The Government received an instant £22.5bn from selling third generation (3G) licences, and the tax from phone companies is now worth more than £1bn per year.
A statement from watchdog PowerWatch said: "They're promoting mobile communications and have made it very difficult for local planning authorities to refuse mast applications."
Ilford North MP Lee Scott has spoken in the House of Commons and signed an early day motion calling on the Government to give more power to local authorities when it comes to rejecting mast applications. He said it was wrong that masts could still not be rejected purely on health grounds.
Dr Wright added: "It's just like smoking. By the time everyone finds out about the dangers people are already doing it. We should change the health grounds law but it seems it is too late."
By Charlie Stong. Wanstead and Woodford Guardian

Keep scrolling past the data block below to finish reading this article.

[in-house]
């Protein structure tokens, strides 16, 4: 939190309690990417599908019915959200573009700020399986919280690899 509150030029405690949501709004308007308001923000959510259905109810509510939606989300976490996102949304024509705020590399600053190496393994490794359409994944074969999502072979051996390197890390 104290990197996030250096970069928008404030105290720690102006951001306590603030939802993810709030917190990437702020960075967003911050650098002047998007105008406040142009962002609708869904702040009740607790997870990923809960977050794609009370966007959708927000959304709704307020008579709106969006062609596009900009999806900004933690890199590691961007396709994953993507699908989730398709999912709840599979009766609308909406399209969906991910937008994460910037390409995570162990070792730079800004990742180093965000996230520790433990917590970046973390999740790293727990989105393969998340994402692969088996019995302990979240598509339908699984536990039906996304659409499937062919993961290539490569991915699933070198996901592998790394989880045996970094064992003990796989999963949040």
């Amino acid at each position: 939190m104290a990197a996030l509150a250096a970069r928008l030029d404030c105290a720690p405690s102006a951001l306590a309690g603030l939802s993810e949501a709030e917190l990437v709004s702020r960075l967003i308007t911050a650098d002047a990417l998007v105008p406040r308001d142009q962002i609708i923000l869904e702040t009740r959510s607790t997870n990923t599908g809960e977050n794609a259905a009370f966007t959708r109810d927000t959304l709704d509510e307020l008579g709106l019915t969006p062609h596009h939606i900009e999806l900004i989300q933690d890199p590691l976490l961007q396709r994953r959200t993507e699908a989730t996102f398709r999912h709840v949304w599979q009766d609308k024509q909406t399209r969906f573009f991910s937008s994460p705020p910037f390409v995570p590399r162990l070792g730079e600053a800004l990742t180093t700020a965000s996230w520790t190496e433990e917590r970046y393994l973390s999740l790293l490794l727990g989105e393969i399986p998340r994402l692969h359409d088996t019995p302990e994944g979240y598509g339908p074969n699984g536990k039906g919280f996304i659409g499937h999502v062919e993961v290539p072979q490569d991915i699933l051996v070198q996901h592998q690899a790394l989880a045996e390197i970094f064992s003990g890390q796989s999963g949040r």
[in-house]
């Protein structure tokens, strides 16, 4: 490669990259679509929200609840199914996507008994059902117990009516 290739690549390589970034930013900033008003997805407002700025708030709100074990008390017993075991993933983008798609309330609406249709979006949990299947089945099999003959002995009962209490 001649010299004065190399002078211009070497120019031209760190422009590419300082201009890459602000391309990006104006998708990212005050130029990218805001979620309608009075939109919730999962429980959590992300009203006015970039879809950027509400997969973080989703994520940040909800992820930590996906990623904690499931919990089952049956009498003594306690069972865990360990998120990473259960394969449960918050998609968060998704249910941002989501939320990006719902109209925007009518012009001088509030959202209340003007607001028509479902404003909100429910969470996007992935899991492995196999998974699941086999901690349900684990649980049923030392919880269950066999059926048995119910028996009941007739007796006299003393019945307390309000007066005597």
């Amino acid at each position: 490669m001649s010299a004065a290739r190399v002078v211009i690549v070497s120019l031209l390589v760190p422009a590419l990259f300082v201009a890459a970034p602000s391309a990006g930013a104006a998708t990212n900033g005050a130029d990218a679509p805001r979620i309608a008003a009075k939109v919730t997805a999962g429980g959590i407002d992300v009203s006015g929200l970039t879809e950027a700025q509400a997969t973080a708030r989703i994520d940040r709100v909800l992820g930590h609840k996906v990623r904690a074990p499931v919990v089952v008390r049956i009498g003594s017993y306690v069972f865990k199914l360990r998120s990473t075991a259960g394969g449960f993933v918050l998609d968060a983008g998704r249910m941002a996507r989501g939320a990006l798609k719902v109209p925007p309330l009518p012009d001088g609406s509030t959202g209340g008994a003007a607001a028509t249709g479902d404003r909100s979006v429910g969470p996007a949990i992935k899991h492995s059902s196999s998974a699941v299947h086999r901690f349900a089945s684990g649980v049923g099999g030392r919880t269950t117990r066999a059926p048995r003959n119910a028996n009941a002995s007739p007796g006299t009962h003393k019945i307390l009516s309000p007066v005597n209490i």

cstong@london.newsquest.co.uk
Sunday 12th June 2005

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Ilford North: Phone mast laws ‘must change’
NEW Ilford North MP Lee Scott has called on the Government to give local councils more freedom in deciding the fate of mobile phone masts.
Mr Scott last week backed a House of Commons motion calling for health grounds to be taken into account when antennae are planned near homes, schools and hospitals.
At present there is still very little leeway for councils to refuse masts. Currently, they can only refuse applications if they are within conservation areas or motorists' sight lines and causing a safety risk.
A Dutch study in 2003 showed that people exposed to radio-frequency waves, similar to those given out by some Third Generation (3G) masts, suffered reactions which could lead to health problems.
And the Government has now commissioned a study to examine whether the number of masts can be reduced by firms sharing them.